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U.S. eavesdropping agency chief, top deputy expected to depart soon

By Warren Strobel and Mark Hosenball

WASHINGTON (Reuters) - The director of the U.S. National Security Agency and his deputy are expected to depart in the coming months, U.S. officials said on Wednesday, in a development that could give President Barack Obama a chance to reshape the eavesdropping agency.

Army General Keith Alexander's eight-year tenure was rocked this year by revelations contained in documents leaked by former NSA contractor Edward Snowden about the agency's widespread scooping up of telephone, email and social-media data.

Alexander has formalized plans to leave by next March or April, while his civilian deputy, John "Chris" Inglis, is due to retire by year's end, according to U.S. officials who spoke on condition of anonymity.

One leading candidate to replace Alexander is Vice Admiral Michael Rogers, currently commander of the U.S. Navy's 10th Fleet and U.S. Fleet Cyber Command, officials told Reuters. The 10th Fleet and Fleet Cyber Command both have their headquarters at Fort Meade, Maryland, between Washington and Baltimore. The NSA is also headquartered at Fort Meade.

There has been no final decision on selecting Rogers to succeed Alexander, and other candidates may be considered, the officials said.

NSA spokeswoman Vanee Vines said Alexander planned to leave office in the spring after three extensions to his tenure, and the process for picking his successor was still under way.

"This has nothing to do with media leaks, the decision for his retirement was made prior; an agreement was made with the (Secretary of Defense) and the Chairman for one more year - to March 2014," Vines told Reuters in an email.

Alexander has served as NSA director since August 2005, making him its longest-serving chief. He also serves as commander of a related military unit, the U.S. Cyber Command.

Alexander, who has vigorously defended the NSA's activities as lawful and necessary to detect and disrupt terrorist plots, said previously he planned to leave in the first half of 2014.

Inglis, who began his NSA career as a computer security scientist, has been the NSA's second-ranking official since 2006.

The NSA - which spies on electronic communications of all kinds and protects U.S. government communications - has been one of the most secretive of all U.S. intelligence outfits. Its employees used to joke that NSA stood for either "No Such Agency" or "Never Say Anything."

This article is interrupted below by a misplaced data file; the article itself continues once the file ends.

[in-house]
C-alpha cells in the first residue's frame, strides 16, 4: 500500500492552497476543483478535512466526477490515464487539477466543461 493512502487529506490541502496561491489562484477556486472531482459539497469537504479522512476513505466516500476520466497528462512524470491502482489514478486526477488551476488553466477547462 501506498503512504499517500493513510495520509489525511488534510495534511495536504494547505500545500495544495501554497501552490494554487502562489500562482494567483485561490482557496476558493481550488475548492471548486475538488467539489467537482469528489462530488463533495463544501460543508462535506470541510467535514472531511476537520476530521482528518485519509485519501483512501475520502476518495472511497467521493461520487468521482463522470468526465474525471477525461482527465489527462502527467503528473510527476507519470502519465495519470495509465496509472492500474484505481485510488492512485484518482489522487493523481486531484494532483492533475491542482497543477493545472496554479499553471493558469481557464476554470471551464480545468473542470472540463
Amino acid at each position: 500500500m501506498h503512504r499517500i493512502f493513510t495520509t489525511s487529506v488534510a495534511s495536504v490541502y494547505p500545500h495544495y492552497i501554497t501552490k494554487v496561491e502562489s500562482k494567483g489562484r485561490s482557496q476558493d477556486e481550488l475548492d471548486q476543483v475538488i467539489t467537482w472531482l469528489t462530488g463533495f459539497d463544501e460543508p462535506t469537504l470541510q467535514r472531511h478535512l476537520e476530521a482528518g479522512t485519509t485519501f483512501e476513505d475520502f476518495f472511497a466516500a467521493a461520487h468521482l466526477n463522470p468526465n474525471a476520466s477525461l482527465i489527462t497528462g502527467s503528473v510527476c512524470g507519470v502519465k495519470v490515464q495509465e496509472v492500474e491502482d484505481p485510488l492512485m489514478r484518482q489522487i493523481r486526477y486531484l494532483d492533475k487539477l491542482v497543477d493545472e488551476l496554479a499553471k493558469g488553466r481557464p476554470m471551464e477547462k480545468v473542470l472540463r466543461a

But the agency became the focus of controversy this year when Snowden leaked to the media tens of thousands of highly classified documents from the NSA and its British eavesdropping partner.

SEPARATE LEADERS?

While both Alexander and Inglis are leaving voluntarily, the dual vacancies give Obama an opportunity to install new leadership following Snowden's revelations and to decide whether the NSA and Cyber Command should have separate leaders.

Cyber Command, which has grown significantly in recent years, has the authority to engage in both defensive and offensive operations in cyberspace. Many NSA veterans argue that having the same person lead the spy agency and Cyber Command diminishes the emphasis on the NSA's work and its unique capabilities.

Rogers has been the Navy's top cyber commander since September 2011. Before that, he was director of intelligence for the U.S. Joint Chiefs of Staff and for the U.S. Pacific Command.

Rogers is "a good leader, very insightful and well thought of within the community," said a U.S. defense official who was not authorized to speak publicly on the matter.

Gary Roughead, who retired as the Navy's top uniformed officer in September 2011, said Rogers would be a good choice.

"During my time as CNO (chief of naval operations), I spent a great deal of time and attention on cyber, or as we characterized it, information dominance. Mike Rogers was the best in the business and a widely recognized leader in shaping the future in that important domain," he told Reuters. "He would be an extraordinary successor to Keith Alexander."

(Additional reporting by Joseph Menn in San Francisco and Tabassum Zakaria, Andrea Shala-Esa and Deborah Charles in Washington; Editing by Will Dunham and Peter Cooney)

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